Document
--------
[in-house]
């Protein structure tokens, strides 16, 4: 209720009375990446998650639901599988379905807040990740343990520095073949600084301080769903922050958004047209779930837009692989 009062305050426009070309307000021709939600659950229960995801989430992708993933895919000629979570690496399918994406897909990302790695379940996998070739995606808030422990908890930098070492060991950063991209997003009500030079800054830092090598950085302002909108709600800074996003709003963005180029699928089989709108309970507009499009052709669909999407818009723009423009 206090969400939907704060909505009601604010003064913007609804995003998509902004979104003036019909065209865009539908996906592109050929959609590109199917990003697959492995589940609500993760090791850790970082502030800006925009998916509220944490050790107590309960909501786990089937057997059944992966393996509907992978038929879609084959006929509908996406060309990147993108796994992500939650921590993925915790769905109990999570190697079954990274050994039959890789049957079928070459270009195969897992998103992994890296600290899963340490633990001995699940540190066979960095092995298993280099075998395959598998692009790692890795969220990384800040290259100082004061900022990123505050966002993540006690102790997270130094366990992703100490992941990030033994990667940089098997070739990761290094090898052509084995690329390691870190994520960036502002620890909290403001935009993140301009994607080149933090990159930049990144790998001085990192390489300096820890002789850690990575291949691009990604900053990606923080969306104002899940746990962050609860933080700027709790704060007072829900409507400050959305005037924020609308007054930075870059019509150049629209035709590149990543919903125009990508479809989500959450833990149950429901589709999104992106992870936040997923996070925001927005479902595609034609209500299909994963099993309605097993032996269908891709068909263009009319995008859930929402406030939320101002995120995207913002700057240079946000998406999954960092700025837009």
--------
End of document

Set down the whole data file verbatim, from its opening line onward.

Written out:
[in-house]
């Protein structure tokens, strides 16, 4: 209720009375990446998650639901599988379905807040990740343990520095073949600084301080769903922050958004047209779930837009692989 009062305050426009070309307000021709939600659950229960995801989430992708993933895919000629979570690496399918994406897909990302790695379940996998070739995606808030422990908890930098070492060991950063991209997003009500030079800054830092090598950085302002909108709600800074996003709003963005180029699928089989709108309970507009499009052709669909999407818009723009423009 206090969400939907704060909505009601604010003064913007609804995003998509902004979104003036019909065209865009539908996906592109050929959609590109199917990003697959492995589940609500993760090791850790970082502030800006925009998916509220944490050790107590309960909501786990089937057997059944992966393996509907992978038929879609084959006929509908996406060309990147993108796994992500939650921590993925915790769905109990999570190697079954990274050994039959890789049957079928070459270009195969897992998103992994890296600290899963340490633990001995699940540190066979960095092995298993280099075998395959598998692009790692890795969220990384800040290259100082004061900022990123505050966002993540006690102790997270130094366990992703100490992941990030033994990667940089098997070739990761290094090898052509084995690329390691870190994520960036502002620890909290403001935009993140301009994607080149933090990159930049990144790998001085990192390489300096820890002789850690990575291949691009990604900053990606923080969306104002899940746990962050609860933080700027709790704060007072829900409507400050959305005037924020609308007054930075870059019509150049629209035709590149990543919903125009990508479809989500959450833990149950429901589709999104992106992870936040997923996070925001927005479902595609034609209500299909994963099993309605097993032996269908891709068909263009009319995008859930929402406030939320101002995120995207913002700057240079946000998406999954960092700025837009």